We must get hold of the peace agenda at a critical point of entry: one that people can understand, that will move politicians to immediate action, that is central to world peace, and that poses the greatest danger. That is the issue of nuclear weapons. Not only are nuclear weapons the greatest threat to the continued existence of humanity, they are the centre-piece of the power structures that have led to this fractured world. The elimination of nuclear weapons will not by itself create peace but it will enable the world community to focus on those other elements of peace that are sidelined today. An architecture for peace cannot be built while the most powerful nations reserve the right to possess, and threaten the use of, nuclear weapons.

It is a fallacy to think that the problem of nuclear weapons has gone away. Nothing could be farther from the truth.

The reduction in the numbers of strategic nuclear weapons deployed by the U.S. and Russia, contained in the Moscow treaty signed May 24, 2002 by Presidents Bush and Putin, was presented as a step forward. But an examination of the fine print shows the treaty does not provide for the actual dismantling of these weapons and thus does not meet the key principle of irreversibility, one of the 13 Practical Steps that the Non-Proliferation Treaty states agreed to in 2000. Not only are the delivery systems not destroyed but large numbers of nuclear weapons can be held as a “responsive force” and as “spares.” Thus the announced reduction of strategic warheads to 1,700 to 2,200 by 2012 turns out to allow several thousand additional nuclear weapons (both tactical and strategic) to be maintained for the indefinite future in the arsenals of both countries. This is sleight-of-hand nuclear disarmament.

The claim that there is now a reduced reliance on nuclear weapons is belied by the shift in strategy in military doctrines: from deterrence to first-strike. The new Nuclear Posture Review states United States’ intentions clearly: “Nuclear weapons play a critical role in the defence capabilities of the United States, its allies and friends. They provide credible military options to deter a wide range of threats, including WMD and large-scale conventional military force. These nuclear capabilities possess unique properties that give the United States options to hold at risk classes of targets [that are] important to achieve strategic and political objectives.”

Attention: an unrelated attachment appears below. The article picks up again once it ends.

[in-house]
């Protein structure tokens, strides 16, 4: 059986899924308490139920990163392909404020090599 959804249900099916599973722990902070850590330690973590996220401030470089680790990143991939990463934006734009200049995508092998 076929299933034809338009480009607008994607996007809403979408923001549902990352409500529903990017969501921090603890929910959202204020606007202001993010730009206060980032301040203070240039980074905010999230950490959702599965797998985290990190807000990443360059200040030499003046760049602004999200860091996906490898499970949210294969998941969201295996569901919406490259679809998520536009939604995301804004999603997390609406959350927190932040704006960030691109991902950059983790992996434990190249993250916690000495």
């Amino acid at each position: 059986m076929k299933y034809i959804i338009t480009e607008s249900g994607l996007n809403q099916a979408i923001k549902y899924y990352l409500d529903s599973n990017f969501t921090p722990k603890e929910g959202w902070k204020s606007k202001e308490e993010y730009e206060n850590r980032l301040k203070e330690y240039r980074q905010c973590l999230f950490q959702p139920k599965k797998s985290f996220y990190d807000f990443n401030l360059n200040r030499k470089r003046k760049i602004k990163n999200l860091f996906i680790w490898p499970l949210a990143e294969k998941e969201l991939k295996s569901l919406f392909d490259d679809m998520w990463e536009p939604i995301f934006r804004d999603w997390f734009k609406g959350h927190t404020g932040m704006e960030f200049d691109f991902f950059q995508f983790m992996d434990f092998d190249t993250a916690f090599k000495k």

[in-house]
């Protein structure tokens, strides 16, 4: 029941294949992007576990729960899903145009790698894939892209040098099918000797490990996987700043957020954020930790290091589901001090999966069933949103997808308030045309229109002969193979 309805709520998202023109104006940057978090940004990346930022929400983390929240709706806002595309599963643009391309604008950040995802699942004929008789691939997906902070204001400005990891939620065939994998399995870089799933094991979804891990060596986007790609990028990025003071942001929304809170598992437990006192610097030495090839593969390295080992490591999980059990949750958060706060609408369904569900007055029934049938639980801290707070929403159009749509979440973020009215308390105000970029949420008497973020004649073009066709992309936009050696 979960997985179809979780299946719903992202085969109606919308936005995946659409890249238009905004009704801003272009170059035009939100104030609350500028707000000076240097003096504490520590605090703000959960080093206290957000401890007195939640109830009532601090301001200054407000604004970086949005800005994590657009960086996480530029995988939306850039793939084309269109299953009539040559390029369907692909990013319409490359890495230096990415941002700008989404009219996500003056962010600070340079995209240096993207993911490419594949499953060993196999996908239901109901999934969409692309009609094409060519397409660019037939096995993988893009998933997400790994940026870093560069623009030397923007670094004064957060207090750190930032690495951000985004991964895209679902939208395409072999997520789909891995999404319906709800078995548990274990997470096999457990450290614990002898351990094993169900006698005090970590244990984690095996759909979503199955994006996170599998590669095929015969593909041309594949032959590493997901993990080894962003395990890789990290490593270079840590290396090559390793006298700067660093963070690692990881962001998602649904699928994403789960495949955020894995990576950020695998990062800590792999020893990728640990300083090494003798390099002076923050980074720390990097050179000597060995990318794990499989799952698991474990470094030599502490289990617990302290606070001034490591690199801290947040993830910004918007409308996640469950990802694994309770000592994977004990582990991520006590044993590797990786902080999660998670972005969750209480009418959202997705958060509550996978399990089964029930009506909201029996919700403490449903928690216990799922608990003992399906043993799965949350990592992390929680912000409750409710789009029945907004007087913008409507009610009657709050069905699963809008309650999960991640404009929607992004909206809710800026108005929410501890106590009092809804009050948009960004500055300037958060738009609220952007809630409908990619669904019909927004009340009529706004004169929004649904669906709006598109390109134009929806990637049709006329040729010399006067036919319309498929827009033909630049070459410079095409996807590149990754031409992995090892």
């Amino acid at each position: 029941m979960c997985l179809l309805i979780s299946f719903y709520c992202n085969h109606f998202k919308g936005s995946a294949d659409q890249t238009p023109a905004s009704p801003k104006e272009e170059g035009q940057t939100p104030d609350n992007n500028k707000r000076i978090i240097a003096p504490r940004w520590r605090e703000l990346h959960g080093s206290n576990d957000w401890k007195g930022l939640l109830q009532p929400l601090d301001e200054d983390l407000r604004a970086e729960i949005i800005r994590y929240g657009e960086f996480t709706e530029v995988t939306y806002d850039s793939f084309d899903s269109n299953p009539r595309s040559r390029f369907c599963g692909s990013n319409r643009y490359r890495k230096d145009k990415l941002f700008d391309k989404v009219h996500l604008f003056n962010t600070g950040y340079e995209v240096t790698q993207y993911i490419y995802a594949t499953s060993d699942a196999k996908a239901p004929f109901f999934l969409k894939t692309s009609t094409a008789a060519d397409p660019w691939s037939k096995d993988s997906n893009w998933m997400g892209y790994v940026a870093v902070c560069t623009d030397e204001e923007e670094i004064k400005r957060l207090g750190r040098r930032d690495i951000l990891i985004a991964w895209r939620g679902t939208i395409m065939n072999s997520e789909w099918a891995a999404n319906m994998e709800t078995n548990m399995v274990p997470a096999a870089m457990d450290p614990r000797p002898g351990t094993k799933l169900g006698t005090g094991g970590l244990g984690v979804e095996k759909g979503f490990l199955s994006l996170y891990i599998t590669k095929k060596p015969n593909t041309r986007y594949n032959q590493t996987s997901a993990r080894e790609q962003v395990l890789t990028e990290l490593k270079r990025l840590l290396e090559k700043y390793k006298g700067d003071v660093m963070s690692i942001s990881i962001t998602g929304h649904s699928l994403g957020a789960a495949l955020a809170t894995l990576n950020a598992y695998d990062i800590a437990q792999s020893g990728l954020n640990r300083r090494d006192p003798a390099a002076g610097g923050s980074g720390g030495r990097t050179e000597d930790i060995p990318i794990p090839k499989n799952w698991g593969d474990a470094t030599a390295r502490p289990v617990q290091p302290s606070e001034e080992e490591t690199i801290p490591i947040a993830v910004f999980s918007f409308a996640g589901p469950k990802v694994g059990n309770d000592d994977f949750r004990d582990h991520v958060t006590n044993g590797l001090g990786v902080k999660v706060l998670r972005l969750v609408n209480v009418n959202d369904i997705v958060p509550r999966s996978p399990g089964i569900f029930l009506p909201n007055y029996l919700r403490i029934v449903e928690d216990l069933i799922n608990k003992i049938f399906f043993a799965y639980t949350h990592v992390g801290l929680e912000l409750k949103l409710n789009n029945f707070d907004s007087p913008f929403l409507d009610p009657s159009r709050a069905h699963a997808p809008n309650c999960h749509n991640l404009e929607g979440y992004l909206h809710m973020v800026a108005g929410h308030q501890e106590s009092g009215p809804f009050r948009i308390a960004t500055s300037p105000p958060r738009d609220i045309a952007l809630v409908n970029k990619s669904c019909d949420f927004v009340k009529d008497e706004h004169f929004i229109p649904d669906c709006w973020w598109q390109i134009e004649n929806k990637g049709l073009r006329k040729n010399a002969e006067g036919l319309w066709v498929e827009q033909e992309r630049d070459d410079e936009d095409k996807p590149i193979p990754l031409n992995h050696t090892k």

Thus a new threshold has been crossed in which nuclear weapons are now seen to have a use in countering biological and chemical warfare.

Nuclear weapons now being developed will rely on a deep-penetrating delivery system to place a small nuclear charge at the heart of a buried target. Though billed as “low yield” nuclear weapons, a radioactive cloud seeping from the crater would release a plume of radioactive gases that would irradiate anyone in its path. Such a weapon, used ostensibly to root out terrorists in or near a city, would produce casualties in the hundreds of thousands and possibly millions.

Building a “low-yield” nuclear weapons requires no scientific breakthroughs. It can be done. Nuclear weapons fissile materials are not securely guarded everywhere. They can be stolen. Suit-case nuclear bombs are not an imagination. They will become a weapon of choice of both rich and poor.

The longer nuclear weapons are tolerated anywhere by a complacent public and compliant political system, the greater the risk of their proliferation not only to the smaller nations but to sub-state actors as well. It is not only terrorists’ acquisition of nuclear weapons we should be concerned about, it is the continued maintenance of them by the nuclear powers who refuse to give them up. As history moves on, Hiroshima and Nagasaki are being forgotten and nuclear weapons are acquiring, as India and Pakistan have shown, a political acceptability. The Non-Proliferation Treaty, which is supposed to stop the spread of nuclear weapons, will not endure if the “good faith” provisions calling for comprehensive negotiations for total elimination continue to be ignored.

The dangers posed by huge arsenals, threats of use, proliferation and terrorism are all linked. The refusal of the nuclear powers to disarm is linked to proliferation and proliferation makes nuclear materials more accessible to terrorists. I take it as axiomatic that as long as any state possesses nuclear weapons, others, including non-state actors will seek to acquire them. And as the number of those possessing nuclear weapons increases, so does the likelihood of their use.